Strange Offside Call Explained: Ruling Not Why Oilers Lost Game 1

Cale Makar, Colorado Avalanche, Edmonton Oilers, Mike Smith

Some fans in Edmonton are a bit upset after the result of Game 1 versus the Colorado Avalanche on Tuesday. A back-and-forth, high-scoring affair that offered viewers everything and more than insiders envisioned the series might be, this particular game included things no one expected.

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There were 14 goals scored, four goaltenders getting time, what could have been a delay of game penalty to start the second, and an offside call that still has people scratching their heads. In what looked to be a clear offside by the Avs and Cale Makar, a goal just seconds after the Oilers had tied the game 2-2 counted and a failed challenge meant the Oilers were assessed a penalty. Colorado scored in a matter of seconds to start the second frame and it was a two-goal swing, ultimately the difference in the final score.

Let’s not confuse things though: that offside call is not why the Oilers lost Game 1.

The Offside Onside Call

The explanation for the decision essentially boils down to the fact that Makar was not in possession of the puck at the time his teammate (Valeri Nichushkin) tagged up to get back onside. The video review argued that Makar pushed the puck over the blue line from the neutral zone, then didn’t touch it again until his player was onside. Once everyone was, Makar was free to play the puck again and score the goal.

The rule assumes a few things. First, Makar knew what he was doing in that split second. The rule effectively states that as long as the player knows not to “bring” the puck in while his player is offside, there is an opportunity given to get onside. Things happened so quickly, that it’s hard to believe Makar was fully aware of the play as it was unfolding. Unfortunately for the Oilers, this is what the officials are saying Makar did.

Second, the rule effectively suggests that any time a puck enters the zone as a player is tagging up to get onside, as long as it isn’t touched again by the offside team until everyone is onside, the play can continue. What’s so odd about this rule is that we see this go uncalled numerous times in a game. Conversely, we see possession assumed in 9 out of 10 instances.

Related: Avalanche vs. Oilers: 5 Key Storylines That Will Define the Series

For example, when a player skates in backward and essentially puts themselves offside, the player is deemed to have control, thus the play is onside. What happens if that player is also stick handling and the puck leaves the blade of the stick for a split second? Is that player now offside because they are in the zone but the puck isn’t? No, because it is assumed the player is still in possession of the puck. Looking back at the Makar play, it never seems as though Makar isn’t playing the puck in that sequence. He is always in full control. Why then, is he all of a sudden not in possession?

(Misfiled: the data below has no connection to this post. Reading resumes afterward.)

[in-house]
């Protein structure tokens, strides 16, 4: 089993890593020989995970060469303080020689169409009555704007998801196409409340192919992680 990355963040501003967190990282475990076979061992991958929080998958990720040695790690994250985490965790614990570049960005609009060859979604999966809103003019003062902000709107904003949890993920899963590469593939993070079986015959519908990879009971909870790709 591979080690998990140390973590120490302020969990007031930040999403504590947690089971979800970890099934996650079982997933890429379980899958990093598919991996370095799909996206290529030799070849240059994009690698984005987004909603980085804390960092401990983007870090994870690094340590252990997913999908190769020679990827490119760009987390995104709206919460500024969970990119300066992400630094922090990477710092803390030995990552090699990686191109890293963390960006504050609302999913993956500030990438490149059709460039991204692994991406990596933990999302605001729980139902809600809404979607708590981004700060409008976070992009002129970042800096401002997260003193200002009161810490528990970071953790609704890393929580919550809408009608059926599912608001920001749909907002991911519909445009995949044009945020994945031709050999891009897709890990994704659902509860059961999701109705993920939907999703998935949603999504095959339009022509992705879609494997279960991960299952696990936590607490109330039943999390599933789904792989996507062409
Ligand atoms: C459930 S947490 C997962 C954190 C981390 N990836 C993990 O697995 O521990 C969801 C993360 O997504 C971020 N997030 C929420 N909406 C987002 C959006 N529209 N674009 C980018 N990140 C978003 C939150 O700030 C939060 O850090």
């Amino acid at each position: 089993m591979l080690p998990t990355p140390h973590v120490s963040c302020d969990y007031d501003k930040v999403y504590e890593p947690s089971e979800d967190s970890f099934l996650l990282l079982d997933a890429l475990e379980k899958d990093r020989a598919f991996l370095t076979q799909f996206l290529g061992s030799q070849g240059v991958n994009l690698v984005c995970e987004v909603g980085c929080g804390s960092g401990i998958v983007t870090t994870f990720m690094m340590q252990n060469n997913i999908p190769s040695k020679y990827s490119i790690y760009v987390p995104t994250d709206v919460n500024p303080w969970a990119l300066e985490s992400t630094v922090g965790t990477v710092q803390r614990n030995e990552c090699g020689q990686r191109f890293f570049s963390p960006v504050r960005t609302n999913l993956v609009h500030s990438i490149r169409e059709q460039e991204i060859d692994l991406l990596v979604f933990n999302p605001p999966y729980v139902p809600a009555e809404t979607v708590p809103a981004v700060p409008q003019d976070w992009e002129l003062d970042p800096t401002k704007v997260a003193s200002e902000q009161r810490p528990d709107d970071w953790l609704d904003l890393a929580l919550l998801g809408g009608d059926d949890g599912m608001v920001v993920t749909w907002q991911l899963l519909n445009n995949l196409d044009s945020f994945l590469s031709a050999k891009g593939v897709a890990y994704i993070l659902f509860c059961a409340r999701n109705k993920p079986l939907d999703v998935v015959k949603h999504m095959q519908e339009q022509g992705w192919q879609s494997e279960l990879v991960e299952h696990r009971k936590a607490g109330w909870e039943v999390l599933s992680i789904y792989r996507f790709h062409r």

The Issue for the Oilers

Where the Oilers got pooched here is because they weren’t familiar with the tag-up rule as it’s being interpreted by the NHL. What appeared to be a clear offside was an easy call for the Oilers to challenge. But, because they got the challenge incorrect, their ignorance of how the NHL officials in the war room were going to call this play cost them. This had never bitten them in the butt before, thus they didn’t know it could be ruled against them.

The Oilers believed they were going to be thrown a bone and catch a lucky break. It was exactly the opposite. Nazem Kadri ended up scoring on the ensuing power play and it put the Oilers down by two goals when they absolutely believed the guys should have been tied 2-2 at that point.

Not Why Oilers Lost Game 1

Important to remember here is when this all happened. This goal was scored at the end of the first period after the Oilers have played dreadful hockey and were lucky to still be in the game. As they have done many times in the playoffs and regular season, the team played a horrible first period. They also failed to play anything close to defense after scoring a goal, thus giving Colorado immediate momentum back when Edmonton should have used a goal to charge them up.

Jay Woodcroft Edmonton Oilers
Jay Woodcroft, Edmonton Oilers head coach (Photo by Andy Devlin/NHLI via Getty Images)

When Edmonton scored to tie the game in the first, they were just starting to put some shots on the board and get some momentum back. But, another turnover in their own zone — something they did repeatedly — allowed Colorado, specifically Makar, to be in a position to score. Realistically, the score could have been 5-2 or 6-2 for Colorado if not for some key saves from goaltender Mike Smith.

Edmonton choked under the sustained pressure of the Avalanche attack early. With three minutes left in the first period, the shots were 13-3 in favor of Colorado and that might have been generous when trying to describe how lopsided the ice was in the Avs’ favor.

The Oilers tried to play run-and-gun hockey with Colorado. While the skill they have on paper means they can probably get away with that, they also tried to do it without playing defense and/or ensuring proper outlet passes out of their own zone. That’s what cost the Oilers this game and not some whacky interpretation of an onside rule.

If the Oilers don’t come back in Game 2 and play the system Woodcroft has worked so hard to impress upon this team, no offside rule will matter. Game 1 was not indicative of how the Oilers need to play to beat a team that is just as fast and as skilled as they are.

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